If the goal is to make California safer, the state took a major step in the right direction last month after Gov. Gavin Newsom signed groundbreaking legislation that gives people who have been arrested or convicted of a crime a genuine chance to turn their lives around.
Having spent 18 years living inside our state’s prison facilities, I know from personal experience how much this will help.
Authored by Democratic state Sen. María Elena Durazo of Los Angeles, Senate Bill 731 allows almost all old convictions to be permanently sealed once a person has fully completed their sentence and gone four additional years with no further contact with the justice system.
The law creates the most comprehensive sealing system in the nation, and ensures an old conviction or arrest record does not permanently prevent someone from achieving their goal of a second chance. For the first time, Californians with a record will no longer be restricted from getting good-paying jobs, living in stable housing, or contributing the full measure of our talents to supporting our families and communities—instead of being steered back into the streets.
Nearly 8 million people in California – 1 in 5 residents – have a criminal record. That’s 8 million Californians that many employers would not hire once they perform a background check. That’s 8 million human beings who struggle to secure housing because landlords will not rent to them. That’s 8 million people who could be denied normal parental opportunities, such as a chance to volunteer at their children’s school or coach their child’s little league team – because of an old conviction.
And because so many people living with records have families, their partners and children – through no fault of their own – are also denied access to these basic necessities.
As a troubled teenager who grew up in Stockton and Los Angeles, I made some bad choices. Looking back, a lot of those choices stemmed from a fundamental desire to survive in a brutal environment, where I was pinned between poverty and neglect on one side and the so-called war on drugs on the other.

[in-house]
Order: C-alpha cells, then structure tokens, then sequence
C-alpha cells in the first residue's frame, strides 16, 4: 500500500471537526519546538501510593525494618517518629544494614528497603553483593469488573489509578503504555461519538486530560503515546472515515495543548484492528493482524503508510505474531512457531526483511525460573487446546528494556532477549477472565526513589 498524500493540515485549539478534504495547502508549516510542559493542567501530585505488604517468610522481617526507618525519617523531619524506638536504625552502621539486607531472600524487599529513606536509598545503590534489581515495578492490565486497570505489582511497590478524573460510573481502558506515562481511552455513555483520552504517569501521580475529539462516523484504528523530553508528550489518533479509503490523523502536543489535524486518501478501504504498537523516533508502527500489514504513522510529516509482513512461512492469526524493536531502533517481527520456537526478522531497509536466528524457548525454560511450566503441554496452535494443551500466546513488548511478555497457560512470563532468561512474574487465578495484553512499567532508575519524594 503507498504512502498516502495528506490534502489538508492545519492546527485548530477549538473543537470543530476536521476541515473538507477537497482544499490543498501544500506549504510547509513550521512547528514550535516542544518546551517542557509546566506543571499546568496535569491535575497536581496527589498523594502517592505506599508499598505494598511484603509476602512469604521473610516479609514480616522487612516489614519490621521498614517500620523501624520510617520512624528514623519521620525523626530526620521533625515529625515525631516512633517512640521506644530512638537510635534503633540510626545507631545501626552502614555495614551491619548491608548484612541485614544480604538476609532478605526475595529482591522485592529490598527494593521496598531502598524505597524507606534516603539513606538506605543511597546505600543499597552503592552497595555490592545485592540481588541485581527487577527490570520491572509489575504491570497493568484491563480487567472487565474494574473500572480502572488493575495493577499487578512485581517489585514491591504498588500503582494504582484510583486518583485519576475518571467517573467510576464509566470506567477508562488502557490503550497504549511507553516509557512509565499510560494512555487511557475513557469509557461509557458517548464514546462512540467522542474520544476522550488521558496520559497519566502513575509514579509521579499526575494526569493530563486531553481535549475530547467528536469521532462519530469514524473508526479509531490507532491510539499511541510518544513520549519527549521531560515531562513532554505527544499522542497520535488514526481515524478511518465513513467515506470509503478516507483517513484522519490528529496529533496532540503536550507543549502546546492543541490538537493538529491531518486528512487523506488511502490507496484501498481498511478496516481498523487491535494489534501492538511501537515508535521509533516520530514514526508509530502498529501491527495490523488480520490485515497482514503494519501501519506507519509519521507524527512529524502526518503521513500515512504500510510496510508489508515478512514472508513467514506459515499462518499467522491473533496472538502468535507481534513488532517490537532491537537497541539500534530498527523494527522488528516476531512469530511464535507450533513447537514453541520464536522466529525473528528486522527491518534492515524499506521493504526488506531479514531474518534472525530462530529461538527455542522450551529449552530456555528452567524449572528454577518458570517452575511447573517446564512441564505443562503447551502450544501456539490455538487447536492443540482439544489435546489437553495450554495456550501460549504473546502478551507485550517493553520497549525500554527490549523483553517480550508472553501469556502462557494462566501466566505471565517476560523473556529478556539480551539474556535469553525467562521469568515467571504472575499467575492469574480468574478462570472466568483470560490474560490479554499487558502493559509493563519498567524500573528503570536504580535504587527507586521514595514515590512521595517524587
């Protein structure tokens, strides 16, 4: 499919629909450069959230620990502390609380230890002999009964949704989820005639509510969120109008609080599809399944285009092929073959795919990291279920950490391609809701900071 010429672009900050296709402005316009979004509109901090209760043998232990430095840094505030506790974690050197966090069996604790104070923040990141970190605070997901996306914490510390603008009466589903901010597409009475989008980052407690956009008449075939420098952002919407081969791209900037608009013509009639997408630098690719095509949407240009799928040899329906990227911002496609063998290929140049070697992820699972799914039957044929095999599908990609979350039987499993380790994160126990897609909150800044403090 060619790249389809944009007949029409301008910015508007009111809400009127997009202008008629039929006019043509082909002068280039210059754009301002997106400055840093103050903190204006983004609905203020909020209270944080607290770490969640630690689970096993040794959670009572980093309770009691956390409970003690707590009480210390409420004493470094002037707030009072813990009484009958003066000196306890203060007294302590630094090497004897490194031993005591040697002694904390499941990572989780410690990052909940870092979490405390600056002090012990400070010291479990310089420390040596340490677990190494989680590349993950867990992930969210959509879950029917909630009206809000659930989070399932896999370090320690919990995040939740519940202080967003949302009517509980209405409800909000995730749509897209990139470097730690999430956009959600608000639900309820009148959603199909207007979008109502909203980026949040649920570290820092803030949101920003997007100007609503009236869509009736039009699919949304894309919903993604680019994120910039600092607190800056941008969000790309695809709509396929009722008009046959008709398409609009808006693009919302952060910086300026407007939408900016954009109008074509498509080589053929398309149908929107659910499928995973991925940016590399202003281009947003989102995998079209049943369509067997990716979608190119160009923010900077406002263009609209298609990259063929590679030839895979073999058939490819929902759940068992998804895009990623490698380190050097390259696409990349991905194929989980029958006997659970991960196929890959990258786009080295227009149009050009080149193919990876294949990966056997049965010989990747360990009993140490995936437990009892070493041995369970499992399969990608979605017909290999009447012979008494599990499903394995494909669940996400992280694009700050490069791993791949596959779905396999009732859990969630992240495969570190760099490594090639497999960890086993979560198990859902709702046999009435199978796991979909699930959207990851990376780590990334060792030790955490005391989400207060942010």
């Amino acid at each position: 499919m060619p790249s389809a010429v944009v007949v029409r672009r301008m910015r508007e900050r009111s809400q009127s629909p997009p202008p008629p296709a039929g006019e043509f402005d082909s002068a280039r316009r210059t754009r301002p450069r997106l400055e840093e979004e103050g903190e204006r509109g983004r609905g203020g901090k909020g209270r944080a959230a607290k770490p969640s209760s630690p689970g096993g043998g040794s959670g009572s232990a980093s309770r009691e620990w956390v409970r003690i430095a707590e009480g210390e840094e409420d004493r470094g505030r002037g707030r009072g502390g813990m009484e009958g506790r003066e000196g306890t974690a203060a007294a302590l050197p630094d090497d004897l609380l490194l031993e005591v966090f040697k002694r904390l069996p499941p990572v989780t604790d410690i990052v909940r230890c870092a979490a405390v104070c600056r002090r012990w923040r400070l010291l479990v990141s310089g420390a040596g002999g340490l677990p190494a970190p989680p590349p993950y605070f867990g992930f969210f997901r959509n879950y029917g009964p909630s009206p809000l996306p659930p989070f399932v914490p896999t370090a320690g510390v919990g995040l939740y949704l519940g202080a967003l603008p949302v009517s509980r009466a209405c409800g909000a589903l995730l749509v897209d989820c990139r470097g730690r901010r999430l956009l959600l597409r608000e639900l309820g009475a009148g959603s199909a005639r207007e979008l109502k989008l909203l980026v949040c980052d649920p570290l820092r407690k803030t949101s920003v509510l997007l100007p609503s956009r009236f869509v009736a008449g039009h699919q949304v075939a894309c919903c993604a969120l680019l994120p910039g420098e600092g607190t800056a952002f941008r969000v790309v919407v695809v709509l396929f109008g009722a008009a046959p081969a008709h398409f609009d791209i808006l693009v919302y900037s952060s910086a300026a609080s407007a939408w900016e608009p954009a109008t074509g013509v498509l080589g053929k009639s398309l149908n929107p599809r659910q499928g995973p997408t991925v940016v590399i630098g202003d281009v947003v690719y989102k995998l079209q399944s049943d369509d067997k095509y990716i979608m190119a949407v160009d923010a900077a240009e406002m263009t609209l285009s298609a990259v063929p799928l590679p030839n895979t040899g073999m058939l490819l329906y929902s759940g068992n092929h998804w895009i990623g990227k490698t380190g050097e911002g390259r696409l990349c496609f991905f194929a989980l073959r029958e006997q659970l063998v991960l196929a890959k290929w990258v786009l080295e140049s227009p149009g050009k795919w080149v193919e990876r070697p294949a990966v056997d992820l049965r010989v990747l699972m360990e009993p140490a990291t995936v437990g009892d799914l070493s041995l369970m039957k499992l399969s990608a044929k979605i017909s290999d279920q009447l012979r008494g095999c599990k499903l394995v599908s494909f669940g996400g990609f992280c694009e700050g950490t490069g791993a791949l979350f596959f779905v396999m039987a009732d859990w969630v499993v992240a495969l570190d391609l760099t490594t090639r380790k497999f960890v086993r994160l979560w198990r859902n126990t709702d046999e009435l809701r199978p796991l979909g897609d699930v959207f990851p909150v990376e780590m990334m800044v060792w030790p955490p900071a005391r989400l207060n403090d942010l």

But now, decades later, experience and wisdom have changed me. I am not the same man. In prison, I created a nonprofit organization that worked to address the trauma afflicting so many who come into – and out of – our state’s justice system. Since my release, I have dedicated my life to addressing community trauma in my adopted hometown of Sacramento.
Nevertheless, I am still not free. When I applied for jobs for which I was clearly qualified, I was rejected because of my record. When I’ve tried to find housing, I have been denied because of my record. Even though I completed my sentence, was released from parole, and had no contact with the system, my record still haunts me.
Yes, there are horrible crimes that require accountability. But most of the people I met in prison were driven there by a will to survive in a hostile world. Sadly, the brutal, dehumanizing experience of incarceration does little to improve things – and sometimes makes them worse. Exiting the system with a record leads to the kind of desperation that pushes too many people to repeat the choices that got them imprisoned in the first place.
If we are serious about protecting the safety of people in California, we must continue to focus more of our energy and resources on prevention and healing, rather than incarceration. Increased access to public health supports, such as mental health services and substance use treatment – along with safe and stable housing and opportunities for employment and education – will generate far better results.
Until then, California can be proud about once again leading the nation by extending opportunities to the millions of people who have already paid their debt to society and want nothing more than the chance to help establish safety and well-being in our communities.